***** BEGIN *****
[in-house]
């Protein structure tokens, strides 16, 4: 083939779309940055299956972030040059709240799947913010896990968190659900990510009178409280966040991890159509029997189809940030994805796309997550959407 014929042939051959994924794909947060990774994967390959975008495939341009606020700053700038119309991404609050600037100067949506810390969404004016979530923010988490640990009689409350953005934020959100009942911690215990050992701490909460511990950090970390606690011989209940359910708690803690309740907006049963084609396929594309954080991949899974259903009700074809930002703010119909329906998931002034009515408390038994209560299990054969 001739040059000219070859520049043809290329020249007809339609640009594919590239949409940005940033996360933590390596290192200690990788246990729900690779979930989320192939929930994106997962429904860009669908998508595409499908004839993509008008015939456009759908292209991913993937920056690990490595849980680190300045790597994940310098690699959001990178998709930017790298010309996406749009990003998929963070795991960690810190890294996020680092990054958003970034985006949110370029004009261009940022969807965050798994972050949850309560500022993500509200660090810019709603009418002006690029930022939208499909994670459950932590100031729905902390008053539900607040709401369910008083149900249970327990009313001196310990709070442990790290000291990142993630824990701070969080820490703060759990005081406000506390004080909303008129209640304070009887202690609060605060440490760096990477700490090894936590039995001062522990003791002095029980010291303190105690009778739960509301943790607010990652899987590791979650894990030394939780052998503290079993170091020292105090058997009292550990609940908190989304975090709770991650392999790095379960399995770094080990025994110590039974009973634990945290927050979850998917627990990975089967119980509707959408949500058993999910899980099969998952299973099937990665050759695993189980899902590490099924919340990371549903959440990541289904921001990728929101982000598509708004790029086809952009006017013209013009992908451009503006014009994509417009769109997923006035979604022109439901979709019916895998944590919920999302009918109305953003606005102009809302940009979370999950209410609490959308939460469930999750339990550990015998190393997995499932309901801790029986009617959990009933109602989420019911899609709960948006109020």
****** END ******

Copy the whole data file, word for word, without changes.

[in-house]
């Protein structure tokens, strides 16, 4: 083939779309940055299956972030040059709240799947913010896990968190659900990510009178409280966040991890159509029997189809940030994805796309997550959407 014929042939051959994924794909947060990774994967390959975008495939341009606020700053700038119309991404609050600037100067949506810390969404004016979530923010988490640990009689409350953005934020959100009942911690215990050992701490909460511990950090970390606690011989209940359910708690803690309740907006049963084609396929594309954080991949899974259903009700074809930002703010119909329906998931002034009515408390038994209560299990054969 001739040059000219070859520049043809290329020249007809339609640009594919590239949409940005940033996360933590390596290192200690990788246990729900690779979930989320192939929930994106997962429904860009669908998508595409499908004839993509008008015939456009759908292209991913993937920056690990490595849980680190300045790597994940310098690699959001990178998709930017790298010309996406749009990003998929963070795991960690810190890294996020680092990054958003970034985006949110370029004009261009940022969807965050798994972050949850309560500022993500509200660090810019709603009418002006690029930022939208499909994670459950932590100031729905902390008053539900607040709401369910008083149900249970327990009313001196310990709070442990790290000291990142993630824990701070969080820490703060759990005081406000506390004080909303008129209640304070009887202690609060605060440490760096990477700490090894936590039995001062522990003791002095029980010291303190105690009778739960509301943790607010990652899987590791979650894990030394939780052998503290079993170091020292105090058997009292550990609940908190989304975090709770991650392999790095379960399995770094080990025994110590039974009973634990945290927050979850998917627990990975089967119980509707959408949500058993999910899980099969998952299973099937990665050759695993189980899902590490099924919340990371549903959440990541289904921001990728929101982000598509708004790029086809952009006017013209013009992908451009503006014009994509417009769109997923006035979604022109439901979709019916895998944590919920999302009918109305953003606005102009809302940009979370999950209410609490959308939460469930999750339990550990015998190393997995499932309901801790029986009617959990009933109602989420019911899609709960948006109020």